Why Maybe, Just Maybe, We Actually Love Meetings

Last Updated Mar 10, 2011 9:40 AM EST

Ask many a middle manager the bane of their corporate experience, and the answer will be "too many meetings."

But HBR blogger Ron Ashkenas smells a rat. His take is that meetings, even bad ones, fulfill some inner needs that make us actually like to go to them, even if we won't admit it. We like:

  • The social interaction. "Meetings make them feel part of a community."
  • Being in the loop. "People need to know what's going on in other parts of the organization."
  • The inferred status. "Membership on multiple committees means that you are important, your opinion is valued, and you have a seat at a decision-making table."
"These psychological drivers of meetings are very powerful -- and usually trump all of the logical and rational 'meeting management' advice that is doled out in courses and articles. In other words, what seems like wasted or unproductive time for many managers is actually fulfilling important personal and organizational needs."
And darn it, Ron is right. Imagine if suddenly all those meetings scheduled on your calendar disappeared. How would you feel? What would you be missing?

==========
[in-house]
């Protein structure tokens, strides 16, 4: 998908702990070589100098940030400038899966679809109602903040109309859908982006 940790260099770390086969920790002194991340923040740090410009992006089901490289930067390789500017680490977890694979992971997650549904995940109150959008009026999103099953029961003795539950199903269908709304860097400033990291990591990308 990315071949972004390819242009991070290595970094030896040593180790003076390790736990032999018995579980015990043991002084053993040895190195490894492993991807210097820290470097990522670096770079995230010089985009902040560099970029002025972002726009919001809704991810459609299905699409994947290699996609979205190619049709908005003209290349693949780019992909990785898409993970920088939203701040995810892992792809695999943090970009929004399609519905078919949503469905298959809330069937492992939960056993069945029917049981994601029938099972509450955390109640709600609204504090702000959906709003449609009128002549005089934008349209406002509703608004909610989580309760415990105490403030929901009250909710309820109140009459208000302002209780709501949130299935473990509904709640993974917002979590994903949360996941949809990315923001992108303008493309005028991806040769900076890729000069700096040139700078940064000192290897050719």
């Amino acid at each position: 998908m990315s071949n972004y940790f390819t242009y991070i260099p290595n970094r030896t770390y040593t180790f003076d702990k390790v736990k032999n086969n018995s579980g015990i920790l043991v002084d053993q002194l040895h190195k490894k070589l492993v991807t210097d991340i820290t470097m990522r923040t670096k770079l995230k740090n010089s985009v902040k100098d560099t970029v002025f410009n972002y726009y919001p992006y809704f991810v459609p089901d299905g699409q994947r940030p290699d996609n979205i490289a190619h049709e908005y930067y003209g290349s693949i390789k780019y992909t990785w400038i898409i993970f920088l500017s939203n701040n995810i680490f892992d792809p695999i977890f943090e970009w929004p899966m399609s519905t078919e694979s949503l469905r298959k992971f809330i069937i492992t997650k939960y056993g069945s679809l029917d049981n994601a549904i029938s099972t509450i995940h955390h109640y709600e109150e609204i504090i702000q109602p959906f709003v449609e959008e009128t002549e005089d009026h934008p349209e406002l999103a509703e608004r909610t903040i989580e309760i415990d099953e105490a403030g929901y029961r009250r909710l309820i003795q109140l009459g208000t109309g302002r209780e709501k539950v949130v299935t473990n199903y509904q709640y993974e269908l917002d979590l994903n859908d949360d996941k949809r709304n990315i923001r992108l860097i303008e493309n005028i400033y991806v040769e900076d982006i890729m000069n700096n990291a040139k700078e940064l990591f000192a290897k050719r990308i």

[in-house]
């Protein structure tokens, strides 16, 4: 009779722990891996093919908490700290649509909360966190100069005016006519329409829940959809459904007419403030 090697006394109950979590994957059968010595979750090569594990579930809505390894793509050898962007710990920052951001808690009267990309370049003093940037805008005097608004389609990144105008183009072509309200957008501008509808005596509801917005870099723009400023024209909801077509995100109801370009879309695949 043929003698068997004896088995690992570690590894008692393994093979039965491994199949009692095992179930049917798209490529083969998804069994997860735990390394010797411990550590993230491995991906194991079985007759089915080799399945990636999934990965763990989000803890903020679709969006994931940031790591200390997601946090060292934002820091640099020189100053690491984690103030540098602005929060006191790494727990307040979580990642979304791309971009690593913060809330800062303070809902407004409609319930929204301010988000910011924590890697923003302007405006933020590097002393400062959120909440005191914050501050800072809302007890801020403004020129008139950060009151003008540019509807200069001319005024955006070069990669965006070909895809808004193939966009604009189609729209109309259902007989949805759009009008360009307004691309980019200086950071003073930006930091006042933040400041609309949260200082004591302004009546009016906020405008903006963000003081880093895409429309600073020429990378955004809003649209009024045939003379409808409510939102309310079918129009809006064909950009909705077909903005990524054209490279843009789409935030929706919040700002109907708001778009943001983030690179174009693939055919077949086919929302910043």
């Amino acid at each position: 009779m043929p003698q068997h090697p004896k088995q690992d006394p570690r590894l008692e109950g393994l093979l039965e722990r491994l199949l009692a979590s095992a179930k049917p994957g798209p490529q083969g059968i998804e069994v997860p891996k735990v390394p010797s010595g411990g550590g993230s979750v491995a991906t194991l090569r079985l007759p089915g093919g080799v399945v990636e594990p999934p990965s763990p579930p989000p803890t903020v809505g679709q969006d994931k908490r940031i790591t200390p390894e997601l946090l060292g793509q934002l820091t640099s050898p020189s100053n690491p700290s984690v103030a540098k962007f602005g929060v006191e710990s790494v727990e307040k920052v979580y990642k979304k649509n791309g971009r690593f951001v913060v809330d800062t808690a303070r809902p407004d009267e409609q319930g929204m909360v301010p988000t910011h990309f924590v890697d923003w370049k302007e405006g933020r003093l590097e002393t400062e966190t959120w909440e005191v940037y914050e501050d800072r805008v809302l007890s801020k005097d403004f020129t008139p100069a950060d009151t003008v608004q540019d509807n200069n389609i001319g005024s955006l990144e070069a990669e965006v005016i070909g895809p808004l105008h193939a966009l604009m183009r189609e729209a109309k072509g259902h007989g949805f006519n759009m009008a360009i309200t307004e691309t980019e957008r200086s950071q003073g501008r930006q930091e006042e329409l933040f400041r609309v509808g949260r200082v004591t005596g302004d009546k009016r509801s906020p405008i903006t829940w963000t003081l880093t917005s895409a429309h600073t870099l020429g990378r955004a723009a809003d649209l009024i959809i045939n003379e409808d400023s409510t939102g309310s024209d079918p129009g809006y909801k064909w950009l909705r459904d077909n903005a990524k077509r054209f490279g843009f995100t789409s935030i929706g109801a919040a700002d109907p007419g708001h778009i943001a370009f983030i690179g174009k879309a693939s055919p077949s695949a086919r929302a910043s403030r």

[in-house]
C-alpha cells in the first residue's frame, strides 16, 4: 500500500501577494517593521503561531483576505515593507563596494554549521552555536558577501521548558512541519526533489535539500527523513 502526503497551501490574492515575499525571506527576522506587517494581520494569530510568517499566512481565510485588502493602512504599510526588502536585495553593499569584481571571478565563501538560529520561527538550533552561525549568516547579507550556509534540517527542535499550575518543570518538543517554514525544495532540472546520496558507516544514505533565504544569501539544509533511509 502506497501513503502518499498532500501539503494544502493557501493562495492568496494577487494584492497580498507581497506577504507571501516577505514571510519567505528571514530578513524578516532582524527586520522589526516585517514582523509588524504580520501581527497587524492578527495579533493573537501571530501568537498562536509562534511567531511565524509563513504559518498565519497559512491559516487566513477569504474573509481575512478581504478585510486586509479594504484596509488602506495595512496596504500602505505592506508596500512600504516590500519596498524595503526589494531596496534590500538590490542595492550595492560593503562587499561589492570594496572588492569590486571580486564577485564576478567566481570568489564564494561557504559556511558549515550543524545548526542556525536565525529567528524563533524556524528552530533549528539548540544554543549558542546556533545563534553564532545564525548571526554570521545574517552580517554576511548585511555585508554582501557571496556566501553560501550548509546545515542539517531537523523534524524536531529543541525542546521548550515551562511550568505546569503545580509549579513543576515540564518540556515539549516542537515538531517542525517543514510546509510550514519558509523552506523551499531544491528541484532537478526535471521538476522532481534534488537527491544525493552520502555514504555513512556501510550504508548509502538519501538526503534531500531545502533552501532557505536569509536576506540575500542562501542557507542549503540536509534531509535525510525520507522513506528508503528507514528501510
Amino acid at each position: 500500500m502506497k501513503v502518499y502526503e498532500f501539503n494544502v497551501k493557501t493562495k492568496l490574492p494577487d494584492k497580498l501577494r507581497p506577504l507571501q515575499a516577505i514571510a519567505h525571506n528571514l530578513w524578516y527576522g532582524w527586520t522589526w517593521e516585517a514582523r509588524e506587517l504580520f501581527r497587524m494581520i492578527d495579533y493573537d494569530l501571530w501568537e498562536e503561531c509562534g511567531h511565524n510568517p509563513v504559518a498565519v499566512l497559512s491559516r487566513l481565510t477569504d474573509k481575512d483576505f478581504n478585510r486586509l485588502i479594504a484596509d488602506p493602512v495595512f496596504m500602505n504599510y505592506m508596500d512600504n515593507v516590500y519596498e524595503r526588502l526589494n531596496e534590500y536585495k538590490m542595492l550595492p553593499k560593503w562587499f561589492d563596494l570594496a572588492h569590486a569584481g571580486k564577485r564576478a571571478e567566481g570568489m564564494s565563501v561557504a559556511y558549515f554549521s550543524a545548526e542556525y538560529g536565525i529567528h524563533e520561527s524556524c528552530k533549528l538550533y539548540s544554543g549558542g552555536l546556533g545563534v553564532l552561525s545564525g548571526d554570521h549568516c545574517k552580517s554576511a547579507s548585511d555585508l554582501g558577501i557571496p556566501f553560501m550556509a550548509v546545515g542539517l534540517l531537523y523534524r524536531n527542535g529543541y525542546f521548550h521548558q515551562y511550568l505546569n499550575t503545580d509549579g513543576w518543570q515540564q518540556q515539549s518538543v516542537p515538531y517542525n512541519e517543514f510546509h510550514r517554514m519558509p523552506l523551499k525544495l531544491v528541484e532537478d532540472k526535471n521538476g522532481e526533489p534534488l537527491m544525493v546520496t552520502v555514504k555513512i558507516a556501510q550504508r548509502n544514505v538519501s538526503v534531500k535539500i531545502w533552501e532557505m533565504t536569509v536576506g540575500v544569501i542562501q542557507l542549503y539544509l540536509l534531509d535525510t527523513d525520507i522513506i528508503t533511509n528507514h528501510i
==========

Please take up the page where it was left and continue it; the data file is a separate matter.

Read his full post, Why We Secretly Love Meetings.

So next time you carp on meetings, consider the alternative.

(Image by Flickr user KCoDE, CC 2.0)

  • Sean Silverthorne

    Sean Silverthorne is the editor of HBS Working Knowledge, which provides a first look at the research and ideas of Harvard Business School faculty. Working Knowledge, which won a Webby award in 2007, currently records 4 million unique visitors a year. He has been with HBS since 2001.

    Silverthorne has 28 years experience in print and online journalism. Before arriving at HBS, he was a senior editor at CNET and executive editor of ZDNET News. While at At Ziff-Davis, Silverthorne also worked on the daily technology TV show The Site, and was a senior editor at PC Week Inside, which chronicled the business of the technology industry. He has held several reporting and editing roles on a variety of newspapers, and was Investor Business Daily's first journalist based in Silicon Valley.